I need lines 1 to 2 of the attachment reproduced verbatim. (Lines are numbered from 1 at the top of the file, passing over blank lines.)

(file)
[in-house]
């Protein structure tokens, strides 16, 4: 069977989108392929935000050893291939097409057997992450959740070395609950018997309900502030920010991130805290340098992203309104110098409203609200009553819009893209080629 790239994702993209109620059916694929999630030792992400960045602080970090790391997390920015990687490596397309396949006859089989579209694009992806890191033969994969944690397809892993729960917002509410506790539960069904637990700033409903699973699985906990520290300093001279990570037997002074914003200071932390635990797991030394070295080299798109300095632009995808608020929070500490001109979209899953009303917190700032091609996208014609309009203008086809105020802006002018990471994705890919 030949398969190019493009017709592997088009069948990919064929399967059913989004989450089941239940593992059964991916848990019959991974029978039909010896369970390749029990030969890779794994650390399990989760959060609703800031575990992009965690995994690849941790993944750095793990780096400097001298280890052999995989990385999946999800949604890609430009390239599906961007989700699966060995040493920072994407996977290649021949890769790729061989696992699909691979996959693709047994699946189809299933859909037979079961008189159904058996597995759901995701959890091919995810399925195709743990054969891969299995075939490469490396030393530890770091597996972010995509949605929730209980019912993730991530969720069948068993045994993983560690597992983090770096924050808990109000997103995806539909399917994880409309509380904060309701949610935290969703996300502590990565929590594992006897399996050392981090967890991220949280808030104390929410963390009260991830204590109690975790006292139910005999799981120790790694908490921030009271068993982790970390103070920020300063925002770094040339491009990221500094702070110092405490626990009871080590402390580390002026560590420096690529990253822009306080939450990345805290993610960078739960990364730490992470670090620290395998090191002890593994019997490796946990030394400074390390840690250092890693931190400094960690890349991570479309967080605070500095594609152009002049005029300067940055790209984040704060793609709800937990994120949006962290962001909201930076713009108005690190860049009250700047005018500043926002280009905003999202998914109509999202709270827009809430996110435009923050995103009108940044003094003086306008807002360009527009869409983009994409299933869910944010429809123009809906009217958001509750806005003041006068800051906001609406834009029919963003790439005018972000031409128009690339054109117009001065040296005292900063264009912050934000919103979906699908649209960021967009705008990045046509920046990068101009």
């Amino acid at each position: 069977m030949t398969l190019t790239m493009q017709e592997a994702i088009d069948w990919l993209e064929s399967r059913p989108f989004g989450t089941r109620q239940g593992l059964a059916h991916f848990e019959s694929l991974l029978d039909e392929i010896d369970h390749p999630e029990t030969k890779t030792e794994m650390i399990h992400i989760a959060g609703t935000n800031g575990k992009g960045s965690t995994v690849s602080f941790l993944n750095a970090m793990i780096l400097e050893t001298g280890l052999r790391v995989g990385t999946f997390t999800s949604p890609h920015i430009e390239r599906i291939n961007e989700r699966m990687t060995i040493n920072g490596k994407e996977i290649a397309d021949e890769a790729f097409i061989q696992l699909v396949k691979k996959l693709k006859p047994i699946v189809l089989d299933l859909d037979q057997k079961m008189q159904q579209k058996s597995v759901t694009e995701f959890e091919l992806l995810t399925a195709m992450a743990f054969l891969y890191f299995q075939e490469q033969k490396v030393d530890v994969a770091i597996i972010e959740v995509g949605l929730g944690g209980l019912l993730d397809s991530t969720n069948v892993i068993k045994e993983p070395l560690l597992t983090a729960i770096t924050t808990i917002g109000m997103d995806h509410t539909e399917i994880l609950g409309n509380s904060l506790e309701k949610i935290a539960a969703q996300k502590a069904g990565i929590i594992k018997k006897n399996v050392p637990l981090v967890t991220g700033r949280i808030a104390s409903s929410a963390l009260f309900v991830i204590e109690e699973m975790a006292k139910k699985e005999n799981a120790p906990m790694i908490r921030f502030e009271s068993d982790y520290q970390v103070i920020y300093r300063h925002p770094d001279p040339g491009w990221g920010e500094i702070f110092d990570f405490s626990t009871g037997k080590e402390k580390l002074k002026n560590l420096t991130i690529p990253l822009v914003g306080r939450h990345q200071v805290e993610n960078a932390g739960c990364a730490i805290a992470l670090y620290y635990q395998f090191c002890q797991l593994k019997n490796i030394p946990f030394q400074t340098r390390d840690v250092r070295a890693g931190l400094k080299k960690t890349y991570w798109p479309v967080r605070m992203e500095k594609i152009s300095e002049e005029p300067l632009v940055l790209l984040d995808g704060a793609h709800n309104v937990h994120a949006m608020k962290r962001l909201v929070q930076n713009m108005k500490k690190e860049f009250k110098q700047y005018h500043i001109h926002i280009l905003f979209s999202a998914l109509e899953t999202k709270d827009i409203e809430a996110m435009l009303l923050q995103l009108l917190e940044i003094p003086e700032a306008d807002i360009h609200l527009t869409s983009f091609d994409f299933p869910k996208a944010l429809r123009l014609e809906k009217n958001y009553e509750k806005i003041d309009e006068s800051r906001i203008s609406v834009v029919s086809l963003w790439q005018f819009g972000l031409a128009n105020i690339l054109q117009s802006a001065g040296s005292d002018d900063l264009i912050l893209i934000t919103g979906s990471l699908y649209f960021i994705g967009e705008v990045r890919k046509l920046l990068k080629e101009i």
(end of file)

[in-house]
């Protein structure tokens, strides 16, 4: 069977989108392929935000050893291939097409057997992450959740070395609950018997309900502030920010991130805290340098992203309104110098409203609200009553819009893209080629 790239994702993209109620059916694929999630030792992400960045602080970090790391997390920015990687490596397309396949006859089989579209694009992806890191033969994969944690397809892993729960917002509410506790539960069904637990700033409903699973699985906990520290300093001279990570037997002074914003200071932390635990797991030394070295080299798109300095632009995808608020929070500490001109979209899953009303917190700032091609996208014609309009203008086809105020802006002018990471994705890919 030949398969190019493009017709592997088009069948990919064929399967059913989004989450089941239940593992059964991916848990019959991974029978039909010896369970390749029990030969890779794994650390399990989760959060609703800031575990992009965690995994690849941790993944750095793990780096400097001298280890052999995989990385999946999800949604890609430009390239599906961007989700699966060995040493920072994407996977290649021949890769790729061989696992699909691979996959693709047994699946189809299933859909037979079961008189159904058996597995759901995701959890091919995810399925195709743990054969891969299995075939490469490396030393530890770091597996972010995509949605929730209980019912993730991530969720069948068993045994993983560690597992983090770096924050808990109000997103995806539909399917994880409309509380904060309701949610935290969703996300502590990565929590594992006897399996050392981090967890991220949280808030104390929410963390009260991830204590109690975790006292139910005999799981120790790694908490921030009271068993982790970390103070920020300063925002770094040339491009990221500094702070110092405490626990009871080590402390580390002026560590420096690529990253822009306080939450990345805290993610960078739960990364730490992470670090620290395998090191002890593994019997490796946990030394400074390390840690250092890693931190400094960690890349991570479309967080605070500095594609152009002049005029300067940055790209984040704060793609709800937990994120949006962290962001909201930076713009108005690190860049009250700047005018500043926002280009905003999202998914109509999202709270827009809430996110435009923050995103009108940044003094003086306008807002360009527009869409983009994409299933869910944010429809123009809906009217958001509750806005003041006068800051906001609406834009029919963003790439005018972000031409128009690339054109117009001065040296005292900063264009912050934000919103979906699908649209960021967009705008990045046509920046990068101009």